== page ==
Jesus is walking by our sides, no matter where we are in our walk. We may be resting on the side of the road, off on a long detour, or altogether in the wilderness, a long way from the road, but Jesus is still right by our sides.

Dr. Luke ends his Gospel with the end of chapter 24, but he will go on to write the Acts of the Apostles. Many of the great events in that book are going to happen out on the road. A disciple named Phillip meets a eunuch from the Queen of Sheba while traveling, and that official is among the first to be baptized.  Saul is on the road to Damascus, has a vision of the Risen Christ, and becomes a world traveler and itinerant missionary.  Faith emerges as we walk the road together. [2]

The earliest covenant of the Congregationalists in New England 400 years ago goes like this, “We doe bynd our selves in the presence of God, to walke together in all his waies.”

I invite you, the hearers of this word, to walk the road to Emmaus with me and with the disciples of Jesus. Come along with us – on the road. We’ll be in for the adventure of our lives!

Alleluia, amen.

@chaplaineliza

(Suggestion: visit me at my other blogs: matterofprayer: A Year of Everyday Prayers. #PursuePEACE – and  A Year of Being Kind . Thanks!


[1] https://withallmysoul.com/2018/04/09/walking-and-hoping-with-jesus/

“Walking and Hoping with Jesus,” Todd Weir, With All My Soul, 2018.

[2] Ibid.

Recognizing Jesus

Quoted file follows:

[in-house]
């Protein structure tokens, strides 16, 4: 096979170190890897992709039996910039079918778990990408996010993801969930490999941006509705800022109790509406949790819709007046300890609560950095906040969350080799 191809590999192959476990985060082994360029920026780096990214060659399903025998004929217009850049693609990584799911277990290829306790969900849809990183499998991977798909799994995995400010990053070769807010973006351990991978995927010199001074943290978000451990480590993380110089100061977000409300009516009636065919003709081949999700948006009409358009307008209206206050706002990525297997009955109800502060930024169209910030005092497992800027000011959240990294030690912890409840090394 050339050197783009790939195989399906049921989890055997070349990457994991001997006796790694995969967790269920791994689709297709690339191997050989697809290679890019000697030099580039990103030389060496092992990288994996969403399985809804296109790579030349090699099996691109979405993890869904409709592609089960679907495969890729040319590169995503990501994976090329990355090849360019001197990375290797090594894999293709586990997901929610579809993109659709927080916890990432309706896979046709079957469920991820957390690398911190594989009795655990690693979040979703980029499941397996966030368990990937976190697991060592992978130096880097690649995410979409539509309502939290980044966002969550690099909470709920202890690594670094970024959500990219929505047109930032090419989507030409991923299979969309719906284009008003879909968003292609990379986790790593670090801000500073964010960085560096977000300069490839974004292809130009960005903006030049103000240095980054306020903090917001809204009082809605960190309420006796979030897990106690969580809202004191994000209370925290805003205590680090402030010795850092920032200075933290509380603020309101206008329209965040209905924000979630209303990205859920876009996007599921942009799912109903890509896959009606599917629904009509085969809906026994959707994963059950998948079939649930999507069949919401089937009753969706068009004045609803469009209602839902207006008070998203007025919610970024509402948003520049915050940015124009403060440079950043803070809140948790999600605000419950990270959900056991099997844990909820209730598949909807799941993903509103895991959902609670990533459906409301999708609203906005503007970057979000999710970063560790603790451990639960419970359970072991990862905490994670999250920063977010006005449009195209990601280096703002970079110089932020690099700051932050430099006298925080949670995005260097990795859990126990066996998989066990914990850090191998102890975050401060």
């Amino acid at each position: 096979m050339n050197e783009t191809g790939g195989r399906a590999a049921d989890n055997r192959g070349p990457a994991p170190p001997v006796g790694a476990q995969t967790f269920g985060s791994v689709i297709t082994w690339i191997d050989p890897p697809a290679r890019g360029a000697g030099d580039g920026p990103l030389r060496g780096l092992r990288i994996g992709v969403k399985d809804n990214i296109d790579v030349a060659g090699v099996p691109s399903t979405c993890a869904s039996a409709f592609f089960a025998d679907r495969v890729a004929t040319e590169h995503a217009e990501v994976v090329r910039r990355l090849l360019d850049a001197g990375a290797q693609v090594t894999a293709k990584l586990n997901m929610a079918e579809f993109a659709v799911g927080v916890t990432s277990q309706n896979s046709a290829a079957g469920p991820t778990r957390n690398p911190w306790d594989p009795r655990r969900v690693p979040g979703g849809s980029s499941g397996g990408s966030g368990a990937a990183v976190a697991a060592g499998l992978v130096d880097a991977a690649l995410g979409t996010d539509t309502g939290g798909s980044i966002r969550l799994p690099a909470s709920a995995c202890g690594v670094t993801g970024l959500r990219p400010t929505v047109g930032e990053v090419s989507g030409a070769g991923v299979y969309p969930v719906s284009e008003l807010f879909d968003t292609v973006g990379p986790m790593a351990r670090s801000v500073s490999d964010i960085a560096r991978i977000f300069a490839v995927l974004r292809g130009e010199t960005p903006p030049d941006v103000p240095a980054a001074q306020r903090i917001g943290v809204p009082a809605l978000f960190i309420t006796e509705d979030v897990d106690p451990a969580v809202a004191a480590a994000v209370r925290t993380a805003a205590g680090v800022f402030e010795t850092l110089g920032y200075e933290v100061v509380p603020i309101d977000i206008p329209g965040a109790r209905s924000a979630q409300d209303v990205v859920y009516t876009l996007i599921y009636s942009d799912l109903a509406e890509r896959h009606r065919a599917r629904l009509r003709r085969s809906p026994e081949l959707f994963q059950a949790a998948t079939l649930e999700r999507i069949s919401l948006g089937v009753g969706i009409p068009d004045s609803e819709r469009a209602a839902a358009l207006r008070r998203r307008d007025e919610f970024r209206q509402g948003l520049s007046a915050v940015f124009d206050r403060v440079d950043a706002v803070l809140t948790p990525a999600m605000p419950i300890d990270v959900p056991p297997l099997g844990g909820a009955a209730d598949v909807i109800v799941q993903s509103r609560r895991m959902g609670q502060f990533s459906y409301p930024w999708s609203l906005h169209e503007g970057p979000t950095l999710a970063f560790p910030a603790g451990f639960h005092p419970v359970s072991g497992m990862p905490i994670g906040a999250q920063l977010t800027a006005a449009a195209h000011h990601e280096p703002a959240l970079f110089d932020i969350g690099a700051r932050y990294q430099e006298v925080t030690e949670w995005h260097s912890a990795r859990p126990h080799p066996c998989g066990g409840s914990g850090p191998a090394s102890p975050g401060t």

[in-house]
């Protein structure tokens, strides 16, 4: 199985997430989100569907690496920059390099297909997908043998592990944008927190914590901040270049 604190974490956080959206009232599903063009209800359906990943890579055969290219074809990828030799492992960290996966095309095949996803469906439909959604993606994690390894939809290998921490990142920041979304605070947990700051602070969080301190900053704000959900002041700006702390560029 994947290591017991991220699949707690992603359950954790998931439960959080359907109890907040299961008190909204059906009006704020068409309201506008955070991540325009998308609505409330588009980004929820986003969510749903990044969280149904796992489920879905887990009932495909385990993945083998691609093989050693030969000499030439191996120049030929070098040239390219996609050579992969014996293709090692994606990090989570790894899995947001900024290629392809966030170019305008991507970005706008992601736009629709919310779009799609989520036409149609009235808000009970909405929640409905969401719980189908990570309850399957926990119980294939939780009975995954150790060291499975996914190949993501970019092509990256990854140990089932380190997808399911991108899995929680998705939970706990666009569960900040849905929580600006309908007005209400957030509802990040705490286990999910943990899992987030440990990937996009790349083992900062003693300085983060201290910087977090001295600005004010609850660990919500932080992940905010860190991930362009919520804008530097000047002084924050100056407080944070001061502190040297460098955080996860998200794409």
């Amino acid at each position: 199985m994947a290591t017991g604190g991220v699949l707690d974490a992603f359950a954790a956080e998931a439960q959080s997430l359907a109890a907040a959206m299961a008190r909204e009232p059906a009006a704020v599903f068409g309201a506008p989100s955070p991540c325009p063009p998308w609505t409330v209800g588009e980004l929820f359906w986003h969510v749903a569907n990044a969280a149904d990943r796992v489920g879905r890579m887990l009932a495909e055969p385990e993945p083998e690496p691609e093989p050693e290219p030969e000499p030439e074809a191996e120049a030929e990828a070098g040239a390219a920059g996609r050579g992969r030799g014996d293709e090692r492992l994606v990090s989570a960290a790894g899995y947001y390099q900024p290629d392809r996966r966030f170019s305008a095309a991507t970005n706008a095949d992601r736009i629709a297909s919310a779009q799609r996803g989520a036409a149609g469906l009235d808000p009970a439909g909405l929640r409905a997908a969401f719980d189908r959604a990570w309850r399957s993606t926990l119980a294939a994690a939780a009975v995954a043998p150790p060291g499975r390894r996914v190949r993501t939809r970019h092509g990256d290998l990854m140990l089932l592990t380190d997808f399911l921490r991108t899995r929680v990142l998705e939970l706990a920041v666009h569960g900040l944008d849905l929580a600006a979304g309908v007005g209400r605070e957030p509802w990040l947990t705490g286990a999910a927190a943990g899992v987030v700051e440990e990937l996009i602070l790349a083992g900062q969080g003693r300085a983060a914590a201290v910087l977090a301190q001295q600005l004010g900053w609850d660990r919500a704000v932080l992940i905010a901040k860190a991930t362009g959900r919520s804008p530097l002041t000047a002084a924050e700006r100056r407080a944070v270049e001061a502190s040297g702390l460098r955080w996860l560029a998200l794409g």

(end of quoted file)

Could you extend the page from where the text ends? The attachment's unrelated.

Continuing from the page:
“Recognizing Jesus”

Luke 24 road-to-emmaus-rembrandt

Luke 24:13-35 (24:16, 26) – April 26, 2020

Have you ever run into a good friend you haven’t seen for a while, and not recognized him or her? That is, at first? Exactly that happened to my son earlier this week, at a store near our house as he picked up a few things. He wore a mask—as is appropriate. About six or eight feet down the aisle was another young man, wearing a mask, too. The other man bumped something off the shelf and said, “Oh, no!” My son recognized his friend’s voice! But, the masks they were wearing kept them from recognizing each other—at first.

Something similar happened after the Resurrection, to two disciples. The two even heard the witness brought to them by the women disciples, that their Rabbi Jesus’s body was gone from the tomb! But, these two disciples couldn’t quite accept the women’s witness. (Apparently, the other men disciples had a hard time believing the women, too.) We don’t know why they decided to leave Jerusalem a few days after the crucifixion, but they did.